Several online video sites estimate the bandwidth they can deliver too you and adjust the video bitrate accordingly. A good example is the Daily Show. Click on ‘Full Episodes’ and the player has a bar indicator and actually gives you feedback on:
- Current Available Bandwidth
- Current Video Stream
- Max Video Stream
This is really nice for testing things. From my location the maximum video stream available was 1720kbs, which should not be a problem for a modern broadband connection. However, the Linux Flash plugin has notoriously bad performance in terms of video decoding on machines with limited resources, such as netbooks. This becomes particularly evident when you download a file and it plays fine but embedded in Flash it is close to 100% CPU load and only a sequence of intermittent still images.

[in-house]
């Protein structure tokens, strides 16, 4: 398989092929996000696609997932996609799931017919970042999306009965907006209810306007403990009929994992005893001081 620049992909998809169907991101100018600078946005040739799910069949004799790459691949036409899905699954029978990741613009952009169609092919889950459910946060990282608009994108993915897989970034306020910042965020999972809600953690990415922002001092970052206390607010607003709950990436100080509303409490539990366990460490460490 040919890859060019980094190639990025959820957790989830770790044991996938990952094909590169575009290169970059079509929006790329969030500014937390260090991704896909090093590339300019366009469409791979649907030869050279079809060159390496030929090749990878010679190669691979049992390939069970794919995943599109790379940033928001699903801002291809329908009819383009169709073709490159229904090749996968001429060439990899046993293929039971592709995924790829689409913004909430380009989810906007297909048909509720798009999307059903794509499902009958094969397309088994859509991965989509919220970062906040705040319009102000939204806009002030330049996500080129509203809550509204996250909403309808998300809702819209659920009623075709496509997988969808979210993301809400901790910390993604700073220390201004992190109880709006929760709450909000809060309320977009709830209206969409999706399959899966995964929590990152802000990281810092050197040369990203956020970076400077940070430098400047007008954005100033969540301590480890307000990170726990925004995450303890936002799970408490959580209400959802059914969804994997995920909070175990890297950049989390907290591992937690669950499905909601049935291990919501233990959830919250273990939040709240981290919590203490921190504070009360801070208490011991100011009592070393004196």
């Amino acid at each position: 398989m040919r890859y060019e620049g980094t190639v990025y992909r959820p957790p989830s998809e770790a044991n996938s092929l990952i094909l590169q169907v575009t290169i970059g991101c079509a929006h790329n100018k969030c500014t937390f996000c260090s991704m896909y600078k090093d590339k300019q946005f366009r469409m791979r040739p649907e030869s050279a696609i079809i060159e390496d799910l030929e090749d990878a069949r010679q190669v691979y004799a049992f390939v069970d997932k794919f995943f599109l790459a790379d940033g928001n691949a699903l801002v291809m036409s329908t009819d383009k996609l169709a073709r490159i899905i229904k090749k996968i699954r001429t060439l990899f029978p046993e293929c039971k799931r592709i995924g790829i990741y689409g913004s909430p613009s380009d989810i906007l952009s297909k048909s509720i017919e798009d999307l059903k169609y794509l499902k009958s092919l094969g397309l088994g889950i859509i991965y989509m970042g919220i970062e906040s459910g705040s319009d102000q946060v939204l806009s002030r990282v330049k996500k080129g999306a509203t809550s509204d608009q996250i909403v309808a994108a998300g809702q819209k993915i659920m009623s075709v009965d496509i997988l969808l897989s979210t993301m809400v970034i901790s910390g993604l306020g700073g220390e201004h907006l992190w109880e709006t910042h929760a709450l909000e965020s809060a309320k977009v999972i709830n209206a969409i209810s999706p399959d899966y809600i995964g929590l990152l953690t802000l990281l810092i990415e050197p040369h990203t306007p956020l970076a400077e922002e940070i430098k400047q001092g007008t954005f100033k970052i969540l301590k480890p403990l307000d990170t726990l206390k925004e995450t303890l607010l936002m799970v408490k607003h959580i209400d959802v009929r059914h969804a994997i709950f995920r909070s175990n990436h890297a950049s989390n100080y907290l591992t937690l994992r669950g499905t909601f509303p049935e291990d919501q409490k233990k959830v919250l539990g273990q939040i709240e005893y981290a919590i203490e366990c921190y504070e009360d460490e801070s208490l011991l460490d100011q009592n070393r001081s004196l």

In these cases, where you cannot choose a video bandwidth (such as 360p on Youtube), you can still reduce it by throttling the connection on an individual network interface. Debian-based distributions can just grab the wondershaper package for that.
After installing, it's trivial to set the bandwidth. For example:
$ sudo wondershaper wlan0 1000 500 # parameters are: interface, kbs down, kbs up
Initially I chose 500/500 but the feedback from the Daily Show player showed that 500 was insufficient to deliver their minimum quality at 450kbs due to protocol overhead and everything else. The parameters above turned out to work nicely. Afterwards you can clear the throttling with the following:
sudo wondershaper clear wlan0